Sometimes one’d think that corrupt officials in China put corrupt officials in all other countries to shame. There was Bo Xilai, China’s disgraced politician; there is also Wen Jiabo, China’s soon-to-retire premier. But to be in their fairness, they are some of the highest-ranking officials in China. Zhou Weisi, a committee director at Longgang district, Shenzhen province, possibly the lowest end of political hierarchy in China, was recently exposed to own assets worth as much as 2 billion yuan. He owns so many properties that netizens give him the nickname “grandpa house,” an upgraded generation of “uncle house.”
An online post on Tianya, China’s most dynamic online BBS, first exposed Zhou’s alleged corruption. The poster called himself an “ordinary villager” who hoped to use the Internet to expose Zhou’s evils.
According to the original post, during Zhou’s 7-year tenure as the director of village committee in Longgang district, he illegally seized public lands, ganged up with businesses to start illegal construction projects and unscrupulously brided government officials to gain advantages and protection.
“In local area, director Zhou Weisi owned more than 80 houses, villas and buildings, as well as more than 20 luxury cars. It’s roughly estimated that Zhou’s assets total at least 2 billion yuan. It’s a typical case of small village cadre with huge corruption. Every villager knows about Zhou’ deeds, but no one dares to say anything in fear of his power.”
The post soon went viral and was widely circulated on Sina Weibo, China’s leading microblogging service. As in the case of many recent cases of corruption exposé, Zhou was quick to respond.
At first, Zhou said the whole story was a frame-up. Zhou has long left his post as village committee director. Now he works as the vice president of Nanlian Inc. According to an interview of him by Yang Cheng Wan Bao, the poster deliberately set him up due to some housing disputes early this year. When asked about how many houses he owns, Zhou responded: “I built an industrial district and I paid my taxed. I’m not sure how many houses I own. 2 billion assets are nothing but a joke.”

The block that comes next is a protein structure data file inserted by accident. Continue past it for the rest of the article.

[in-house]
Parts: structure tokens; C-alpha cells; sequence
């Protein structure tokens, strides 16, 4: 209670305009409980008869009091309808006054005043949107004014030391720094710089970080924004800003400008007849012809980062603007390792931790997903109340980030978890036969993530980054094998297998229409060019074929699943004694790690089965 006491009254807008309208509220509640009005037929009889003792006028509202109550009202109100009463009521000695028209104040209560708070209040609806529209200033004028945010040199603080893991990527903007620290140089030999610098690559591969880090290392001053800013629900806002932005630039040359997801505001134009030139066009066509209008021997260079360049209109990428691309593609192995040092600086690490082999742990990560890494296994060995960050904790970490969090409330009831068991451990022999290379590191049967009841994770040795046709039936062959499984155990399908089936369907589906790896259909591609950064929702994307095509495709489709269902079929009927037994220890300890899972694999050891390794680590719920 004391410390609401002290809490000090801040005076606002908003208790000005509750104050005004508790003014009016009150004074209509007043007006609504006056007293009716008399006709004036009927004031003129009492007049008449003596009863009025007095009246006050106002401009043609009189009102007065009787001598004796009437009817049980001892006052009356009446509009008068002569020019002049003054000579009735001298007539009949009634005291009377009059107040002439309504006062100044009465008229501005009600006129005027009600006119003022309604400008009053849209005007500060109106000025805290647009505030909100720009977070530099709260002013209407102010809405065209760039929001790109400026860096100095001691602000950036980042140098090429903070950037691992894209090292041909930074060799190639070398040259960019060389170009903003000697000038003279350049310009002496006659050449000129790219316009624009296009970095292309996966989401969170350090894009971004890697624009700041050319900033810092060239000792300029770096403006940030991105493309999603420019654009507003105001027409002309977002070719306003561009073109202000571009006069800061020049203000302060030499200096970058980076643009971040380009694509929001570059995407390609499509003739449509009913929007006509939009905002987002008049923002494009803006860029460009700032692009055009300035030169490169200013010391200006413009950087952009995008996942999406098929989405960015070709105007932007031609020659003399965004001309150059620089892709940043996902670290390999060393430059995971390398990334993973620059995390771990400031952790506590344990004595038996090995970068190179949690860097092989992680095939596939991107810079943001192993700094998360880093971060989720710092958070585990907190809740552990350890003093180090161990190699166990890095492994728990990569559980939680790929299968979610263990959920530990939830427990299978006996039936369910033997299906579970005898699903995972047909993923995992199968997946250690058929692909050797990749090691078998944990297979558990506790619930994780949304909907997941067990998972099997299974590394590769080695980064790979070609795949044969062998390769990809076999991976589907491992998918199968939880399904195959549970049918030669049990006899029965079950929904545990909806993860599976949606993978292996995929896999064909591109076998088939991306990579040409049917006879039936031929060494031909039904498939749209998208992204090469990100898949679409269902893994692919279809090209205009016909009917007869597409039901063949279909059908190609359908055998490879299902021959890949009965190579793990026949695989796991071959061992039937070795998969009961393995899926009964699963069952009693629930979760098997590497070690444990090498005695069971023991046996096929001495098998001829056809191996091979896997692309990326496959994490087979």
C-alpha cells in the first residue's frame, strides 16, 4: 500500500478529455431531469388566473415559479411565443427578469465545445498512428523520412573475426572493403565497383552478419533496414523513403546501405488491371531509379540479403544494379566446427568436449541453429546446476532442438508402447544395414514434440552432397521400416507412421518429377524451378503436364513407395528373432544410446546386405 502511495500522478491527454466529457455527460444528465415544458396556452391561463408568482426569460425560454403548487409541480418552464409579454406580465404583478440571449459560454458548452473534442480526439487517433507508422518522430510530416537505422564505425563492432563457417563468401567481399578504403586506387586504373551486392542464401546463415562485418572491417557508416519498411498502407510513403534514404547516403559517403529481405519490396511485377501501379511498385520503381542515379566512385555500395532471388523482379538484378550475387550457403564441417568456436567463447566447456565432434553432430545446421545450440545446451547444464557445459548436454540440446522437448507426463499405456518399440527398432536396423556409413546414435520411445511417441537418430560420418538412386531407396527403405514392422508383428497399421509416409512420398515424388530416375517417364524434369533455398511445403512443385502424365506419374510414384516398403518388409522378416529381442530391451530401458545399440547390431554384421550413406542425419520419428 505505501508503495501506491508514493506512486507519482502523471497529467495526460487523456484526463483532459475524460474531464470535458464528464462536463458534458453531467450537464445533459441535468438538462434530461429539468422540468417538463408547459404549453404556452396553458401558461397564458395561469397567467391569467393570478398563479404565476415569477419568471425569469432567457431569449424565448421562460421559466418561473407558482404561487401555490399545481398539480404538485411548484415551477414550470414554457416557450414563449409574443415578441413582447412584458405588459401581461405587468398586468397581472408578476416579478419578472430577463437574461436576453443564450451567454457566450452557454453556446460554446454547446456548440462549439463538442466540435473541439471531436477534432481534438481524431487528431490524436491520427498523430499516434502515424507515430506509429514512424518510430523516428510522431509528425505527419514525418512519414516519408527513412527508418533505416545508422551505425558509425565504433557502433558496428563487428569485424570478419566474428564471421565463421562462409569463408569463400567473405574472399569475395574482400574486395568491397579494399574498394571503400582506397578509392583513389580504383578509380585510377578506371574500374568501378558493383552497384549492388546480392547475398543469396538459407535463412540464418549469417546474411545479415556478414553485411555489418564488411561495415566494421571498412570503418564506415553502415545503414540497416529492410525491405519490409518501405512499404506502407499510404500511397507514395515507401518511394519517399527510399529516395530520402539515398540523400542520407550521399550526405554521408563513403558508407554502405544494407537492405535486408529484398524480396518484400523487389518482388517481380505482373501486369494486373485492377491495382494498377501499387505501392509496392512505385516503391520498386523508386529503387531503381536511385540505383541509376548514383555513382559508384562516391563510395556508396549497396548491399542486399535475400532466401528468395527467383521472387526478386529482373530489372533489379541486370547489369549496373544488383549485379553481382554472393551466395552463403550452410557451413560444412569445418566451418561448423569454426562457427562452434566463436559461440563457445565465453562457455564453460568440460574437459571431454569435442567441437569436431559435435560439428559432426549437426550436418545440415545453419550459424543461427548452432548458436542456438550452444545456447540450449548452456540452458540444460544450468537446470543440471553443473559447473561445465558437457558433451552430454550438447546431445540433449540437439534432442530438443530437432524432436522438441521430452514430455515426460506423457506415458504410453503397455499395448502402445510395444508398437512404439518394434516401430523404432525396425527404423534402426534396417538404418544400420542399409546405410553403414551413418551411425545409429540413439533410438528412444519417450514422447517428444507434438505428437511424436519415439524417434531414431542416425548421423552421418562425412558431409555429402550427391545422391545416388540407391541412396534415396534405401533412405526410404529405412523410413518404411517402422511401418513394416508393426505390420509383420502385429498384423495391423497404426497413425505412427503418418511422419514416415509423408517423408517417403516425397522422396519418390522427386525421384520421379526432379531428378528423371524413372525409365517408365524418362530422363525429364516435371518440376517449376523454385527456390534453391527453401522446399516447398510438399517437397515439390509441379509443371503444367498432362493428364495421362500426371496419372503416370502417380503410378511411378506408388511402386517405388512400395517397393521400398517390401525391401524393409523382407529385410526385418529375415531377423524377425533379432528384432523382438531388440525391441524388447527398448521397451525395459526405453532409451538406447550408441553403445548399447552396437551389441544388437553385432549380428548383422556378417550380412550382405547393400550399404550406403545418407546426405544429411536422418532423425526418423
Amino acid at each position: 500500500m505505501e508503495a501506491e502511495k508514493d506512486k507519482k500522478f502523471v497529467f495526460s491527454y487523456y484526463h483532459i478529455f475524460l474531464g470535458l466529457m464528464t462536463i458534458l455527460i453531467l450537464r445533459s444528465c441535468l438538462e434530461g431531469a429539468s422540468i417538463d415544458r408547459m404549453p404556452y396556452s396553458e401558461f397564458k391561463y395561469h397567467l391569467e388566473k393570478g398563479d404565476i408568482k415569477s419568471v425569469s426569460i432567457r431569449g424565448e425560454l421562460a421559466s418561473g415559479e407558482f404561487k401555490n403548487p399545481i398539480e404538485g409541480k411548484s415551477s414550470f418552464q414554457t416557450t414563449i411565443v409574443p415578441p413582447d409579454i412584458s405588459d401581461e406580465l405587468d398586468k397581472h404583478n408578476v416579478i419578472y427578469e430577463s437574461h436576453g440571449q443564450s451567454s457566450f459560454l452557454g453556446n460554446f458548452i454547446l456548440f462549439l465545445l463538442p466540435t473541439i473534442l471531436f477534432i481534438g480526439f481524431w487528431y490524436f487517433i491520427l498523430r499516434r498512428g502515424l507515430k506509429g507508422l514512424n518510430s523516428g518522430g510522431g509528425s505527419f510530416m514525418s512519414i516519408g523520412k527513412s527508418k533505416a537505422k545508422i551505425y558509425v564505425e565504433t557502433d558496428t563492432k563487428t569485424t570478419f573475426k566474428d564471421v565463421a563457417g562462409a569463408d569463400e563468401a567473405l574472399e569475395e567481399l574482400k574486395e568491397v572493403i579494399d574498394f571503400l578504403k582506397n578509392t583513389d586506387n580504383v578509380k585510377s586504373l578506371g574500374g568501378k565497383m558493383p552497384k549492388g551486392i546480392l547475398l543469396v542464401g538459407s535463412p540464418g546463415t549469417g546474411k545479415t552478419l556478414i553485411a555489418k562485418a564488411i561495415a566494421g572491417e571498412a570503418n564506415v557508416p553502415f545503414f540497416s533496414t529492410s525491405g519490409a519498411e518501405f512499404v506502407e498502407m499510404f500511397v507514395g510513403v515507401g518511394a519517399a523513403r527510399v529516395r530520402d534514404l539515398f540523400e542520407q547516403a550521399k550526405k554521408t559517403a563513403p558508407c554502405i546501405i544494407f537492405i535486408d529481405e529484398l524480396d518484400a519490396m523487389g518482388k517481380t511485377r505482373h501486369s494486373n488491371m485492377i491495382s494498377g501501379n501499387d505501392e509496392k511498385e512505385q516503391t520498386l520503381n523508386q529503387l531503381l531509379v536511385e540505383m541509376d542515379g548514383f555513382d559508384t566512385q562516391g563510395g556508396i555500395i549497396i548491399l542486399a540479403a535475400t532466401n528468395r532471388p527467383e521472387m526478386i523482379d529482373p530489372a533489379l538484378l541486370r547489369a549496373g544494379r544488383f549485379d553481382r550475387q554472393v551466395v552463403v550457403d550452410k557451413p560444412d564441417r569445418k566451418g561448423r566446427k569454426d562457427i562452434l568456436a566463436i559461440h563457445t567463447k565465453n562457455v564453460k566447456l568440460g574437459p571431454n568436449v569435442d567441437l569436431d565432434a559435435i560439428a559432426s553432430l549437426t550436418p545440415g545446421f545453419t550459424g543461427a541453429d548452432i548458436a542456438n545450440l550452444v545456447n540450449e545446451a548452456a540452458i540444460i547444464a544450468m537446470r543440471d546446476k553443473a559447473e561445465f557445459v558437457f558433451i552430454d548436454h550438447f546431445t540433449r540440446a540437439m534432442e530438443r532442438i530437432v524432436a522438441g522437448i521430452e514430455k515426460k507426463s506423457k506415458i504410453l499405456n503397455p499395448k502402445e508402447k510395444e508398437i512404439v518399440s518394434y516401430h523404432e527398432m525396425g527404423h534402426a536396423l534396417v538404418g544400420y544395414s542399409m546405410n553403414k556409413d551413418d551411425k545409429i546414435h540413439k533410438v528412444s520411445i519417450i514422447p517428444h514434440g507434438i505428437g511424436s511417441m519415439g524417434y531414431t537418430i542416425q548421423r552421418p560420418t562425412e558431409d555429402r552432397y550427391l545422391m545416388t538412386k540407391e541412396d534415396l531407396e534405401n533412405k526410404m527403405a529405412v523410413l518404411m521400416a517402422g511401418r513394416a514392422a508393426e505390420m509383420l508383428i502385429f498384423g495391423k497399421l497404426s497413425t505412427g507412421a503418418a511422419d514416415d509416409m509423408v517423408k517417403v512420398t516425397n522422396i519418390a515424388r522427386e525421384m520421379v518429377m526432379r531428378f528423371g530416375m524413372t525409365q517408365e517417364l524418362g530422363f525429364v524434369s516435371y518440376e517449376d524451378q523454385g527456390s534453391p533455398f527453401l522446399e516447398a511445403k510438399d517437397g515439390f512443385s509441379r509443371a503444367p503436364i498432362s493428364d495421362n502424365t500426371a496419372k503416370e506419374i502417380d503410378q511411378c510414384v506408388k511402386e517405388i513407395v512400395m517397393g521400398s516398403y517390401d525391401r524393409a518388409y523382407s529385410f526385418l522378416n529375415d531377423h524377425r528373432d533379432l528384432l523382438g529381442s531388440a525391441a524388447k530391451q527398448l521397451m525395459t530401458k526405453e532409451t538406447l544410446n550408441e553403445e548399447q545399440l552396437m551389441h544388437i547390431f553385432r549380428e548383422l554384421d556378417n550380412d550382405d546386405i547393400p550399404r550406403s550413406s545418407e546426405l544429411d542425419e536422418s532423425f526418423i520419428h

In a more recent interview by Xinhua today, Zhou admitted that he did own more than 10 luxury cars, including BMW, Porsche and Benz. He also admitted that he did own some of the buildings being exposed online but they are far from 80 houses. He justified his personal wealth as being the result of his construction business, not of his post as village committee director. He explained that most of his properties were bought before being elected as a village cadre. The rest were bought after getting more than RMB 100 million of relocation compensation for his properties in old town. And his cars are all from second-hand market because he loves collecting luxury cars.
Do Chinese netizens believe his explanations? Not in million years. Almost everyone who left a comment thought Zhou was corrupt to the bone and condemned the amazing extent of corruption in China. Like netizen 一叶知洪 commented: “Fool a 3-year-old but not us. Every village committee in Shenzhen is corrupt. And every village committee director is super rich. Real estate companies treat them like Gods. There is no justice in China.”
To make things worth, Zhou Zujie, the poster who exposed the case and a local businessman, was arrested today for falsely reporting the registered capital of his company. Local police in Longgang said the case was in process since May and the arrest was not made due to his actions of exposing corrupt officials. But there is always another turn in a story like this. The arrest warrant was found by netizens to be signed by Longgang Police Department, instead of local Procuratorate, which, local police explained, was a careless mistake.
Other properties said to be owned by Zhou Weisi